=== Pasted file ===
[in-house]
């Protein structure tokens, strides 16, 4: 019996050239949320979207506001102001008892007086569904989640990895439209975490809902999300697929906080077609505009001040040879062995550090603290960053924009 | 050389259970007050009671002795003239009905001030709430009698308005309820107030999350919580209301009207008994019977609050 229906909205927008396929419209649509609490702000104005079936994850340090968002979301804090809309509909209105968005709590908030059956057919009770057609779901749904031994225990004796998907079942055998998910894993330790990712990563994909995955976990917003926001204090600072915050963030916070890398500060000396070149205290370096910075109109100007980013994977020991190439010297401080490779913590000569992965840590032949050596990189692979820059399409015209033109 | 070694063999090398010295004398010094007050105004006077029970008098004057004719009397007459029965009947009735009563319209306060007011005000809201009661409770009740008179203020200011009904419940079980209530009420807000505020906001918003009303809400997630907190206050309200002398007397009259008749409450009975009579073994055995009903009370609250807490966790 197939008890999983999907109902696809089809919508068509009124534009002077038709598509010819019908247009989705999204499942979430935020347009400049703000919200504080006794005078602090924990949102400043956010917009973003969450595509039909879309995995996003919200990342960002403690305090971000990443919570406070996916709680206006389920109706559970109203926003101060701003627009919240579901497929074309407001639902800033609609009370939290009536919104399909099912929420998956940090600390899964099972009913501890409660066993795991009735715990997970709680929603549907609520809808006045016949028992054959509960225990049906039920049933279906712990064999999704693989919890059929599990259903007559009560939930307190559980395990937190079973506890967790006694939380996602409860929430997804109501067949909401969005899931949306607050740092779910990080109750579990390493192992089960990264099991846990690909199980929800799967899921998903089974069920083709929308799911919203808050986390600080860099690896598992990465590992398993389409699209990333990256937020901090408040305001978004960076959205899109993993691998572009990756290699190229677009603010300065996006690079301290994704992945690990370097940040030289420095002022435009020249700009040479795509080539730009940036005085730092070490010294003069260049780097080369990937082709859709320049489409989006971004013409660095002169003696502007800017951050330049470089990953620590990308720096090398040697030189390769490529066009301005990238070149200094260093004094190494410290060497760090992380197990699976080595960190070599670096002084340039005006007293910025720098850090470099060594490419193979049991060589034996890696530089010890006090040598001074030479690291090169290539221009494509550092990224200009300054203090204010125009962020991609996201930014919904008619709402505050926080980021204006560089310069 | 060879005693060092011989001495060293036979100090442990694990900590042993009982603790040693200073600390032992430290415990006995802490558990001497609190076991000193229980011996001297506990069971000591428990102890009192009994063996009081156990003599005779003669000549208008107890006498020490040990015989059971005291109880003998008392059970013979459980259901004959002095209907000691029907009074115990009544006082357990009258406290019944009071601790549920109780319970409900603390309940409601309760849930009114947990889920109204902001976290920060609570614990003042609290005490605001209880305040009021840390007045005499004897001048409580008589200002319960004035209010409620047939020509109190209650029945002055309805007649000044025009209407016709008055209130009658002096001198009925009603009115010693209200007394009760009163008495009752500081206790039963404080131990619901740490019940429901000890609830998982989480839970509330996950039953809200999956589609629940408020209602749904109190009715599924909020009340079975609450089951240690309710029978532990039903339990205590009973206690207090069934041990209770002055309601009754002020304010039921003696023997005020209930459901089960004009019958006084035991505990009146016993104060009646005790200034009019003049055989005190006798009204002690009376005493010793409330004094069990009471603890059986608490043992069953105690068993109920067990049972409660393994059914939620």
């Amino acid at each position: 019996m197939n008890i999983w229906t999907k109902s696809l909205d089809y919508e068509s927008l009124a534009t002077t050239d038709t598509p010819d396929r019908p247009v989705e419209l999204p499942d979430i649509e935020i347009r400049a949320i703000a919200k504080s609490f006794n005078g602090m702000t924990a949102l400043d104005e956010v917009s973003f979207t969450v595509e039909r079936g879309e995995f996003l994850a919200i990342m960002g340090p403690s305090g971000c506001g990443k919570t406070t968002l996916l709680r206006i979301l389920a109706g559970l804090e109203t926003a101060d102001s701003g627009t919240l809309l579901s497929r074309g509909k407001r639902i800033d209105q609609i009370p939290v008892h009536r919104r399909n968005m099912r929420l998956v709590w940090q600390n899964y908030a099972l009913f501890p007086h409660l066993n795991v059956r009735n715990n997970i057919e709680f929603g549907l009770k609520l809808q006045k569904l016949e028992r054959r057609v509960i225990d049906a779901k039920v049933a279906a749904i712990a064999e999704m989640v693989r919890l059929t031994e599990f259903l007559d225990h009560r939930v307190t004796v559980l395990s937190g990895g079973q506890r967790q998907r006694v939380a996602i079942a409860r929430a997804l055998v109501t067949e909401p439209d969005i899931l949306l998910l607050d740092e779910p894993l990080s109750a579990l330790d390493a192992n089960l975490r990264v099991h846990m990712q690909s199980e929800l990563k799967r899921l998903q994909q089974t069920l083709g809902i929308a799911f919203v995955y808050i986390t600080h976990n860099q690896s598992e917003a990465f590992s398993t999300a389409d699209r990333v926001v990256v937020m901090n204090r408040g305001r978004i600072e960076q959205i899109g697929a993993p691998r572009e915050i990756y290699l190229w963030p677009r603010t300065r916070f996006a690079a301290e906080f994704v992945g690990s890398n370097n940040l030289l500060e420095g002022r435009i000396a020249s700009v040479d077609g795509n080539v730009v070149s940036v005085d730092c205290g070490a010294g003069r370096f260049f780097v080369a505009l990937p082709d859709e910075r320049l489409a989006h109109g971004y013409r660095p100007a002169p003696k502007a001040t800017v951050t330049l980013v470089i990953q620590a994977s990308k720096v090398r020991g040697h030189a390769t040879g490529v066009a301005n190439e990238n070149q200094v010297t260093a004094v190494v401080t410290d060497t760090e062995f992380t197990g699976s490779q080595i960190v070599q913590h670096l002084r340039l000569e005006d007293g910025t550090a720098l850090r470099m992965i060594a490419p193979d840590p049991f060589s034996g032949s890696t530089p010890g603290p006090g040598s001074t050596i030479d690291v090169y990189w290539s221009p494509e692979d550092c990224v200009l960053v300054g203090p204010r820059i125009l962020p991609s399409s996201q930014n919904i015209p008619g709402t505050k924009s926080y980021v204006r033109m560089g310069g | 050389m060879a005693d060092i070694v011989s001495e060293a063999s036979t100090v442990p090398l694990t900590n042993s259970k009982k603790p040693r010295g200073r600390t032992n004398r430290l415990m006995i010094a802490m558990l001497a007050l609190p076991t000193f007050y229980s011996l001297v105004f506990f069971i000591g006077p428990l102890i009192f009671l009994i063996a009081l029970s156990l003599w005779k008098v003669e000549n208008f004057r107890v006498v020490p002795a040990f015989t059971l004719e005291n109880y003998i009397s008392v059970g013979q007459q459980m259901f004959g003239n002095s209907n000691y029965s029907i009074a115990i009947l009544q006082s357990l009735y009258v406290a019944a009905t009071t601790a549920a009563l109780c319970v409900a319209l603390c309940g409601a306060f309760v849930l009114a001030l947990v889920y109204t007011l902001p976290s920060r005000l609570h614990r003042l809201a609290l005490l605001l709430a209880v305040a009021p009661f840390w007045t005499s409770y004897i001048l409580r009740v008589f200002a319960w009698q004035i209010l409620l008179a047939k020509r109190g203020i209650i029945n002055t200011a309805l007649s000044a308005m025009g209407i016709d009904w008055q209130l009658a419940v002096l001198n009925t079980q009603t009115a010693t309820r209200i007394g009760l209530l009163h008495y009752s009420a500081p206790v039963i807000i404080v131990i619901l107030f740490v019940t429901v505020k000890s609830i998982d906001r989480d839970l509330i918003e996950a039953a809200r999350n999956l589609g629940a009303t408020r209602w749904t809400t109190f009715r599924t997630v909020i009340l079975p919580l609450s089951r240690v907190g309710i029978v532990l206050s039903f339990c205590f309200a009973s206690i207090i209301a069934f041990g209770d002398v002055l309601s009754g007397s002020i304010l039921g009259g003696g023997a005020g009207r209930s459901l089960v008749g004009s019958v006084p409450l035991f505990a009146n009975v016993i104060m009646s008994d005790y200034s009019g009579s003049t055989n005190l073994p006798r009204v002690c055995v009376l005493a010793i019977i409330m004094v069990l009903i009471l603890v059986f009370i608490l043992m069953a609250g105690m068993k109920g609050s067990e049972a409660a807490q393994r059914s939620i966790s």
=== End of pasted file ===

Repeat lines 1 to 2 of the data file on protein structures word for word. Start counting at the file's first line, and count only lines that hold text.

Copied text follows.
[in-house]
């Protein structure tokens, strides 16, 4: 019996050239949320979207506001102001008892007086569904989640990895439209975490809902999300697929906080077609505009001040040879062995550090603290960053924009 | 050389259970007050009671002795003239009905001030709430009698308005309820107030999350919580209301009207008994019977609050 229906909205927008396929419209649509609490702000104005079936994850340090968002979301804090809309509909209105968005709590908030059956057919009770057609779901749904031994225990004796998907079942055998998910894993330790990712990563994909995955976990917003926001204090600072915050963030916070890398500060000396070149205290370096910075109109100007980013994977020991190439010297401080490779913590000569992965840590032949050596990189692979820059399409015209033109 | 070694063999090398010295004398010094007050105004006077029970008098004057004719009397007459029965009947009735009563319209306060007011005000809201009661409770009740008179203020200011009904419940079980209530009420807000505020906001918003009303809400997630907190206050309200002398007397009259008749409450009975009579073994055995009903009370609250807490966790 197939008890999983999907109902696809089809919508068509009124534009002077038709598509010819019908247009989705999204499942979430935020347009400049703000919200504080006794005078602090924990949102400043956010917009973003969450595509039909879309995995996003919200990342960002403690305090971000990443919570406070996916709680206006389920109706559970109203926003101060701003627009919240579901497929074309407001639902800033609609009370939290009536919104399909099912929420998956940090600390899964099972009913501890409660066993795991009735715990997970709680929603549907609520809808006045016949028992054959509960225990049906039920049933279906712990064999999704693989919890059929599990259903007559009560939930307190559980395990937190079973506890967790006694939380996602409860929430997804109501067949909401969005899931949306607050740092779910990080109750579990390493192992089960990264099991846990690909199980929800799967899921998903089974069920083709929308799911919203808050986390600080860099690896598992990465590992398993389409699209990333990256937020901090408040305001978004960076959205899109993993691998572009990756290699190229677009603010300065996006690079301290994704992945690990370097940040030289420095002022435009020249700009040479795509080539730009940036005085730092070490010294003069260049780097080369990937082709859709320049489409989006971004013409660095002169003696502007800017951050330049470089990953620590990308720096090398040697030189390769490529066009301005990238070149200094260093004094190494410290060497760090992380197990699976080595960190070599670096002084340039005006007293910025720098850090470099060594490419193979049991060589034996890696530089010890006090040598001074030479690291090169290539221009494509550092990224200009300054203090204010125009962020991609996201930014919904008619709402505050926080980021204006560089310069 | 060879005693060092011989001495060293036979100090442990694990900590042993009982603790040693200073600390032992430290415990006995802490558990001497609190076991000193229980011996001297506990069971000591428990102890009192009994063996009081156990003599005779003669000549208008107890006498020490040990015989059971005291109880003998008392059970013979459980259901004959002095209907000691029907009074115990009544006082357990009258406290019944009071601790549920109780319970409900603390309940409601309760849930009114947990889920109204902001976290920060609570614990003042609290005490605001209880305040009021840390007045005499004897001048409580008589200002319960004035209010409620047939020509109190209650029945002055309805007649000044025009209407016709008055209130009658002096001198009925009603009115010693209200007394009760009163008495009752500081206790039963404080131990619901740490019940429901000890609830998982989480839970509330996950039953809200999956589609629940408020209602749904109190009715599924909020009340079975609450089951240690309710029978532990039903339990205590009973206690207090069934041990209770002055309601009754002020304010039921003696023997005020209930459901089960004009019958006084035991505990009146016993104060009646005790200034009019003049055989005190006798009204002690009376005493010793409330004094069990009471603890059986608490043992069953105690068993109920067990049972409660393994059914939620």